13 September 2015

When Joseph Conrad may be your uncle

My birth name was Daria Olena Korzeniowski. I was born in Philadelphia, PA in 1954 to immigrant parents who left their country, a part of Ukraine at the time ruled by Poland, during World War II.  The town my parents hailed from was near Lviv, called Yaroslaw. But my father, Marian Korzeniowski, originally came from Peremyshl.  Przemyśl in Polish [ˈpʂɛmɨɕl] ( listen) (Ukrainian: Перемишль, Peremyshl, German: Premissel) is a town near where Joseph Conrad was born and raised.

Joseph Conrad was born Jozef Teodor Konrad Korzeniowski on 3 December 1857 in Berdychiv, in a part of Ukraine that before 1793 had belonged to the Kingdom of Poland and was at the time of his birth under Russian rule. His father Apollo was a writer and revolutionary who died young. Jozef was brought up by his uncle, suffered from depression and anxiety, and was sent to Marseilles to initiate a career as a merchant seaman after a failed suicide attempt. He became a British subject and wrote brilliantly in English, despite not having learned it until in his 20s. He is to this day considered one of the most important writers in the English language.

Joseph Conrad, my great uncle?
Ironically, my parents lived in Poland but considered themselves Ukrainian. Joseph Conrad, at a different point in time, lived in Ukraine but was raised Polish. How confused those borders made things. My father considered himself Ukrainian while Joseph Conrad considered himself Polish, yet they shared the same name and hailed from the same area. I have not been able to confirm a relationship, but I have always thought of him as a great uncle. A muse of sorts, one might say.

I was born in America but I did not learn how to speak English until I went to school at age 6. I spoke Ukrainian and went to Ukrainian school every Saturday until I was 18, when I succeeded in completing matura. I may be typical of the diaspora of many immigrant populations in the US. 

I, too, suffered from depression and anxiety when I was in my teen years. I wrote poetry and prose, filling book after book with writings. What I put down on paper was so provocative and dark that I destroyed it later in life. I wish I had kept it. I wish I could go back and read my thoughts, because although I remember the time, I don't remember the works. Only one. I wrote a poem in Ukrainian for which I won a literary award. I was so proud. I so wanted to be a writer. I wish I could read it again.
Daria Blackwell circa 1990

When I was about 15, I opened the window of our second story home and climbed out on the ledge preparing to jump, when a young boy came walking by. He looked up and saw me in the window and stopped walking. He stared up at me with this incredulous, startled expression that made me step down and walk away. I wish I knew his name. I wish I could tell him that he saved my life that day. Just by seeing me. I had been invisible until then.

It's strange, but that is the only thing I remember about that house we lived in for only a year or two. I can describe in detail every single house I've lived in before or since, but not that one. I wonder what my mind is hiding from my consciousness.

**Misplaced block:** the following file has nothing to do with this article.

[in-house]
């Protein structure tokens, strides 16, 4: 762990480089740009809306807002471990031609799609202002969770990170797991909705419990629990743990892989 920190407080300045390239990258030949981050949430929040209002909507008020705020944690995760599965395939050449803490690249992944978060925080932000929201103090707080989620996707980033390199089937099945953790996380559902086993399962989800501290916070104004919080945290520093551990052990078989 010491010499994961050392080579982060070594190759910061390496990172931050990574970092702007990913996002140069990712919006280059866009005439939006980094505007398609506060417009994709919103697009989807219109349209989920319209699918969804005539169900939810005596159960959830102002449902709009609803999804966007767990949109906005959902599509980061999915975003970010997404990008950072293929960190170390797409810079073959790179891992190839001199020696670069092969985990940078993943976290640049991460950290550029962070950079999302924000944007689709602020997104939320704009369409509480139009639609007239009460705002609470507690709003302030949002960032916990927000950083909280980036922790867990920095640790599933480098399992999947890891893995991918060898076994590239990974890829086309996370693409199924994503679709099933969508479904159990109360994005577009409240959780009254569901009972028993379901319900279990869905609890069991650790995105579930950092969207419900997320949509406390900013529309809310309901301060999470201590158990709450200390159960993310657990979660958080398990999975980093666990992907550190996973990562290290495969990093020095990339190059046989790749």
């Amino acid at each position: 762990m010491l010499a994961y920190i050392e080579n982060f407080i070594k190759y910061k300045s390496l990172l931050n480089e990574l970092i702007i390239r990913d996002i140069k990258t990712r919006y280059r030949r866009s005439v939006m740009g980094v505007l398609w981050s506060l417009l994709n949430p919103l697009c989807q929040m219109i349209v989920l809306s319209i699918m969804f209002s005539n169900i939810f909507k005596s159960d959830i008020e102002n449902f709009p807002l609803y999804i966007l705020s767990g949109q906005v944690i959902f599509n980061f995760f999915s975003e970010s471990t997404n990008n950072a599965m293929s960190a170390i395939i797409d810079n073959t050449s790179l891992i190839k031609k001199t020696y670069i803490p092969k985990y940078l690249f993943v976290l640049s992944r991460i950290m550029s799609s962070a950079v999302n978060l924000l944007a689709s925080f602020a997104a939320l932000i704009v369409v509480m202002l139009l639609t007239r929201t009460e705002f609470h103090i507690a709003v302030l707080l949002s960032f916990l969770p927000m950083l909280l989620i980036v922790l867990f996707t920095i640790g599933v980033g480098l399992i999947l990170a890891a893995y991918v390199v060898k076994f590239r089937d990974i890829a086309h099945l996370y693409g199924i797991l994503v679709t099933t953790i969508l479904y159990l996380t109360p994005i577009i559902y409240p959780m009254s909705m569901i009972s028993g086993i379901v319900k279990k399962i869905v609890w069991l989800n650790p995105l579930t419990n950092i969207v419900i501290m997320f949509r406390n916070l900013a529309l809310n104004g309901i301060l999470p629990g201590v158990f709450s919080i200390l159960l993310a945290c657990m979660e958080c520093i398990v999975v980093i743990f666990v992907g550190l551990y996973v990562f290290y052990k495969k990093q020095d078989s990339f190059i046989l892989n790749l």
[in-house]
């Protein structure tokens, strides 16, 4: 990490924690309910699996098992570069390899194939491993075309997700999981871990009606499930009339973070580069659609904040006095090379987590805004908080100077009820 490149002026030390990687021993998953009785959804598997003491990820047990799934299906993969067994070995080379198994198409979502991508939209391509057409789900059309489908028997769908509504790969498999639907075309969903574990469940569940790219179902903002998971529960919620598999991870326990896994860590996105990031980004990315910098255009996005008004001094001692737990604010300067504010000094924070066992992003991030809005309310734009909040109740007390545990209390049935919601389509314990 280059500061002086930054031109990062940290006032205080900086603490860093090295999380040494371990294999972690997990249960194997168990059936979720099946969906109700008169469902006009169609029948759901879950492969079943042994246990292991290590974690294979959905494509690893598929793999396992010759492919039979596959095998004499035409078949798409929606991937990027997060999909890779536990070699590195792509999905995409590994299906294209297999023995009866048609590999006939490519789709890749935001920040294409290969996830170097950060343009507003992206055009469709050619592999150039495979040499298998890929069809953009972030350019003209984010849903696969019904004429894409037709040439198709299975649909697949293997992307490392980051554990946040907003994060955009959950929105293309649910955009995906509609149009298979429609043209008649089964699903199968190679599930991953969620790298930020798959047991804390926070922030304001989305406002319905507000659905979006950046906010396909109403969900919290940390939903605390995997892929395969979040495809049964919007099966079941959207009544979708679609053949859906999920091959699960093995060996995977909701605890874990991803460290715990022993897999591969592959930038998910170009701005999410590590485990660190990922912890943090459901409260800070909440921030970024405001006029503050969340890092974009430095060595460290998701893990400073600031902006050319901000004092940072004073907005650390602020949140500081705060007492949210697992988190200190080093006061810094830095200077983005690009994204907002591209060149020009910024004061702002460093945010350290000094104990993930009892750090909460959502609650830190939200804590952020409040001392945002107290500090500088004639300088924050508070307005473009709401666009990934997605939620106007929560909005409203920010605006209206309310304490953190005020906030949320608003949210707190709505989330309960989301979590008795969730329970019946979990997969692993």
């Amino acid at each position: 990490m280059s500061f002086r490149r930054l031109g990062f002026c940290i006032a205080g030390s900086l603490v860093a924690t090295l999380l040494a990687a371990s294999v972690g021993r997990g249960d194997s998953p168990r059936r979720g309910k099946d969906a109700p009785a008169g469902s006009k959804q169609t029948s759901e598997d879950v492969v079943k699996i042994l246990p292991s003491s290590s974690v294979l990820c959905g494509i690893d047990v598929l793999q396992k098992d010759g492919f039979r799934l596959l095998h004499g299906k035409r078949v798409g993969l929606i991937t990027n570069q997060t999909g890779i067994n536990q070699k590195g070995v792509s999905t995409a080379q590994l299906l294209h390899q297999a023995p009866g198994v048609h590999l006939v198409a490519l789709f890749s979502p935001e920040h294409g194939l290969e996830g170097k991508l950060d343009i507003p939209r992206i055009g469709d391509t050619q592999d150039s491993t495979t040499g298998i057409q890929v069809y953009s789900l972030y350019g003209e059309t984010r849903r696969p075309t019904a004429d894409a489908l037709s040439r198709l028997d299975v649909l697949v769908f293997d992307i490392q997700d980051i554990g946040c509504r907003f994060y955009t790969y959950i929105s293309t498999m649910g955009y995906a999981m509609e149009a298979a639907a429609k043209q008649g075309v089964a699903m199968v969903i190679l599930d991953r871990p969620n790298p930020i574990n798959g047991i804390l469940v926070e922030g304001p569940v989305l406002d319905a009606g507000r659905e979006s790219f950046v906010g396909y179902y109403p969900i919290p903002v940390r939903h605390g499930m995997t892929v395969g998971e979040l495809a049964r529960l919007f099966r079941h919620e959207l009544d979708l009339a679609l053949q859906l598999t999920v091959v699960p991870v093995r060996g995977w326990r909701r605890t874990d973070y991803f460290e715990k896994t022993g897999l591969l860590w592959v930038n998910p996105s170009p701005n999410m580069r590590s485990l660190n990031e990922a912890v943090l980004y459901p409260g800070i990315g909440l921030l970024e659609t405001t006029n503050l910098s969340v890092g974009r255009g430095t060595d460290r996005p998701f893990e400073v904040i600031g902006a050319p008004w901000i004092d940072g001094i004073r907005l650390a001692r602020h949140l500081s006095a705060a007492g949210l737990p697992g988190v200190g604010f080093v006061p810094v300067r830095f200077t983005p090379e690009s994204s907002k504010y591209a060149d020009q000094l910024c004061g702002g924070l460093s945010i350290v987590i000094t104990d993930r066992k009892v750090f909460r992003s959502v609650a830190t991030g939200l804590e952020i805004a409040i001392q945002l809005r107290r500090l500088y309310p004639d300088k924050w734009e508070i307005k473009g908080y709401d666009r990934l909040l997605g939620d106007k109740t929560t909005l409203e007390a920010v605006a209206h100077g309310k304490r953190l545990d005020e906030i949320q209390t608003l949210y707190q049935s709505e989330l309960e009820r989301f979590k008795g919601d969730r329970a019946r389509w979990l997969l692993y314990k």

Fortunately, depression has rarely reared its head again, and I turned into a rather optimistic person, applying healthy doses of enthusiasm to most pursuits. But I still remember the intense creativity that the protracted brush with depression in my youth had triggered. It was riddled with introspection, existential thought, anger, pointlessness, and very deep questions. I wish I knew if any of its product was any good.

I, too, like Conrad, have a fascination with the sea. I went to sea after a longstanding and successful career in medical marketing. You might say that I ran away to sea, away from the pressure and seemingly meaningless nature of the typical American workplace. Although I am not a merchant seaman at present, I do have my merchant seaman's credentials - a captain's license issued by the US Coast Guard. I have crossed the Atlantic three times in three years with just my husband and our cat for company aboard our 57-foot ketch.  I have had epiphanies at sea and I write stories about our adventures and the life-altering experience of crossing oceans and meeting people from different backgrounds who have vastly different points of view.  I feel a kinship with Conrad in that regard.

When I was young, I always used the name Conrad as my pseudonym in making restaurant reservations. I pretended that I had what it took to be a Conrad. It was so much easier than being a Korzeniowski.

It might prove to be too much to live up to, but right now I am using it as inspiration. Why not write the great human novel?  Why couldn't I apply myself to that task and succeed?

I know I can write poignant prose. Not poetry, which has no license these days. But can I stand up to the scrutiny of my great uncle looking down upon me from his tortured perch somewhere above or below? Will I hear his voice in the darkness suggesting edits that I find brilliant or repulsive? I suppose I shall find out.The journey has begun.

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